Digital: GDS standards ‘left departments unsure of performance requirements’
Widespread Whitehall view that GDS is struggling with an expanded role
An auditor review of the Government Digital Service has found that strict controls imposed by the Cabinet Office body left departments unable to understand the requirements for transformation schemes.
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In a report looking at the creation and development of GDS, the National Audit Office said the 2011 founding of the centre of digital expertise in Whitehall had successfully reshaped government’s approach to technology and transformation. There had been a number successes including the GOV.UK website and digital service standards.
Imposition of cost controls by GDS had reduced spending on IT by £1.3bn over five years to April 2016, and the NAO noted these can play an important role in enforcing consistency and ensuring that departments adopt standards.
Leaders in the function were also perceived as having helped break down traditional barriers between IT and other areas of government, the report found, but transformation “has not been straightforward”. Although many government services are now available online, departments and GDS have struggled to manage more complicated programmes and to improve the complex systems and processes that support public services.
In addition, the strict standards “made it difficult for departments to understand assurance requirements”, the report concluded.
“However, it is difficult to understand the status of different forms of guidance, and departments told us it can be hard to anticipate how GDS will interpret their performance against standards,” the report stated. “GDS is now introducing approvals and assurance mechanisms that consider departments’ overall portfolios and reduce burdens from controls.”
After its initial success, GDS has also found it difficult to redefine its role as it has grown, according to auditors.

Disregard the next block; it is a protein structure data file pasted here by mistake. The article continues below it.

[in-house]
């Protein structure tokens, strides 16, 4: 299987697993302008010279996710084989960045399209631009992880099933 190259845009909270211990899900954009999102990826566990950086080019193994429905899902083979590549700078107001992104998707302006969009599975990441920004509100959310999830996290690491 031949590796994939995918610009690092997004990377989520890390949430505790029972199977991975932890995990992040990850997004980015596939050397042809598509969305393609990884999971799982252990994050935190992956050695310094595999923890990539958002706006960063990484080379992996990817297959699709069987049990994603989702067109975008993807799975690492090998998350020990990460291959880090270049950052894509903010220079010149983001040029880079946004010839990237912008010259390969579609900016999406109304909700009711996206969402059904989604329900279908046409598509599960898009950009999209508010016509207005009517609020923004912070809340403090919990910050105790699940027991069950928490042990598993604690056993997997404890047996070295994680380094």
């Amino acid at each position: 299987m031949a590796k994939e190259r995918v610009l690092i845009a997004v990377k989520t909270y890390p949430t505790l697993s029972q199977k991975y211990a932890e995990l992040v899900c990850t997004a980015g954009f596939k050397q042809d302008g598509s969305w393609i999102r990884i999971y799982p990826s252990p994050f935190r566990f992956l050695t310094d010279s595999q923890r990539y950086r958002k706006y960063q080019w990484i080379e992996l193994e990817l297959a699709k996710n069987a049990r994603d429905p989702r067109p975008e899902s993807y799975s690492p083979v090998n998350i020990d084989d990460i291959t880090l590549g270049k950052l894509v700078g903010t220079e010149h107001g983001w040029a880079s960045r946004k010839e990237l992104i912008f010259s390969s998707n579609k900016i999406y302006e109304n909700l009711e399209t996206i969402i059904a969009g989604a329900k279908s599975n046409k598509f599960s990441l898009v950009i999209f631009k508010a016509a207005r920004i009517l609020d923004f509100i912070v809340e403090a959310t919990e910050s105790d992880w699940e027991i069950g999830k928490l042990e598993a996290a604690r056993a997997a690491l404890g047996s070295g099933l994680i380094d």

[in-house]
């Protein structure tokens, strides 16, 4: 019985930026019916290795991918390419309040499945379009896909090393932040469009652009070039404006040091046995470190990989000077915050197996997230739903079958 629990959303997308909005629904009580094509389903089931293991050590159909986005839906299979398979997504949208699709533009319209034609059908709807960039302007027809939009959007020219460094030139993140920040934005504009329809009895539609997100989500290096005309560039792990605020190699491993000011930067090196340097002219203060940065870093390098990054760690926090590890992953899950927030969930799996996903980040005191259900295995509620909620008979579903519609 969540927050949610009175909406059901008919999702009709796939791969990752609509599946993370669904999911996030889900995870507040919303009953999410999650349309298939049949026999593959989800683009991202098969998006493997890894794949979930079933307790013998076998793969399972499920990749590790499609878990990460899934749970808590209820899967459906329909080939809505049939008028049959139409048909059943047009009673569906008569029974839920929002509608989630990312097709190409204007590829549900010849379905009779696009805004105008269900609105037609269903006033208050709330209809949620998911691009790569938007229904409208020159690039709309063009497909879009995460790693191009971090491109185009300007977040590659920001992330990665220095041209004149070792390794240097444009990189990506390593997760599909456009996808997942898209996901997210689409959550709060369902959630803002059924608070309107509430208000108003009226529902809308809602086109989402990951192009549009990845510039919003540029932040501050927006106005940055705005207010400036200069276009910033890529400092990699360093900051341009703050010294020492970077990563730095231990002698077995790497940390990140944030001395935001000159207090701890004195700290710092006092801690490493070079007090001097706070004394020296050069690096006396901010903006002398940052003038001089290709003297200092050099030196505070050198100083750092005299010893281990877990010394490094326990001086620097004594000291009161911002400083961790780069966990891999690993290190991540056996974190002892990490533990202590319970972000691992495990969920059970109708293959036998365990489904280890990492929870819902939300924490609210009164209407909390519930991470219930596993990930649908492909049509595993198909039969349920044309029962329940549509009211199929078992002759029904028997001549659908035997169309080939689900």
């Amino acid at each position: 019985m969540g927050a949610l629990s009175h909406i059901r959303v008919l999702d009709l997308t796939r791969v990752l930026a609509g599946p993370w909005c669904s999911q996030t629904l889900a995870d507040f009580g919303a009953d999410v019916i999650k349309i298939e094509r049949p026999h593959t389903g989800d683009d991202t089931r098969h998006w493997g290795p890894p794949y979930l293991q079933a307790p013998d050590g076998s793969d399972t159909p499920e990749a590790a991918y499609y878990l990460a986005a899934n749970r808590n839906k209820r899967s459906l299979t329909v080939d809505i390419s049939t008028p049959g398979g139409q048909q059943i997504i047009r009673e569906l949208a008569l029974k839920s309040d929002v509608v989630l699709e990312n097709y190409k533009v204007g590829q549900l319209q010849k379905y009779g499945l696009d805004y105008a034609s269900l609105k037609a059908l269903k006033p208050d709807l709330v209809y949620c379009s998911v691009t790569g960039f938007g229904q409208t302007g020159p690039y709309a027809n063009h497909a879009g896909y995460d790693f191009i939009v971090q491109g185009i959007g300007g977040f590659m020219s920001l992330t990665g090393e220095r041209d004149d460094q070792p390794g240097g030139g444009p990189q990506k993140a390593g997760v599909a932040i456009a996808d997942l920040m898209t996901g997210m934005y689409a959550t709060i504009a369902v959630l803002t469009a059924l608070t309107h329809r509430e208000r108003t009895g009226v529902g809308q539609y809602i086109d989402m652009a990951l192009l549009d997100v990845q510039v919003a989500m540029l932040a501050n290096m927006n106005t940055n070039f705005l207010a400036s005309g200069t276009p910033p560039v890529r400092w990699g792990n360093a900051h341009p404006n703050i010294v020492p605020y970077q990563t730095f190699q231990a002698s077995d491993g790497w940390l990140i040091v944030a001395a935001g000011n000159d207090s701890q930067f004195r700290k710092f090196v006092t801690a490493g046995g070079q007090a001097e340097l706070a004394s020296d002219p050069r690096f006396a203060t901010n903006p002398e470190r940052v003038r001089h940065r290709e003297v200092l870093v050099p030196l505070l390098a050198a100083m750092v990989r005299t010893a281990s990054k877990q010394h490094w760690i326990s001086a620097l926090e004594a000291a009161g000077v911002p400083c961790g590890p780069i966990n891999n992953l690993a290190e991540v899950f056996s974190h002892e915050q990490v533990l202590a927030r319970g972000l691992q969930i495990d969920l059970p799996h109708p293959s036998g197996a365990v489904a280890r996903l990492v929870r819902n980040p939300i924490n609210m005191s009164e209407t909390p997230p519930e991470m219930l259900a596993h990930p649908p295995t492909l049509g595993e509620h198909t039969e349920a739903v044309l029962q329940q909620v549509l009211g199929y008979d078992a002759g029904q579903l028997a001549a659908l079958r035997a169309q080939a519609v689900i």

It had expanded significantly, with its budget rising from £37m in 2012-13 to £150m in 2016-17 a part of a £455m funding pot agreed at the 2015 Spending Review for the four years from April 2016.
GDS has taken the lead in developing the Government Transformation Strategy, but the responsibilities between it, the Infrastructure and Projects Authority and departments were not clearly defined.
GDS is also spending more of its money on developing and running projects such as identity assurance platform GOV.UK Verify, as well as common services for Whitehall.
There is now a widespread view across government that GDS has struggled to adapt to its changing role, and alongside its expanded budget, departments have moved ahead with transformation programmes.
Amyas Morse, the head of the National Audit Office, said it was now vital that GDS strikes “a balance between robust assurance and a more consultative approach”.
“Digital transformation has a mixed track record across government. It has not yet provided a level of change that will allow government to further reduce costs while still meeting people's needs,” he added.
Responding to the report, a government spokeswoman said the NAO recognised that GDS had successfully reshaped government's approach to technology and transformation.
"Our recently published Government Transformation Strategy sets out our approach to transform government even further, delivering better public services for the citizen while saving money for the taxpayer,” she said.
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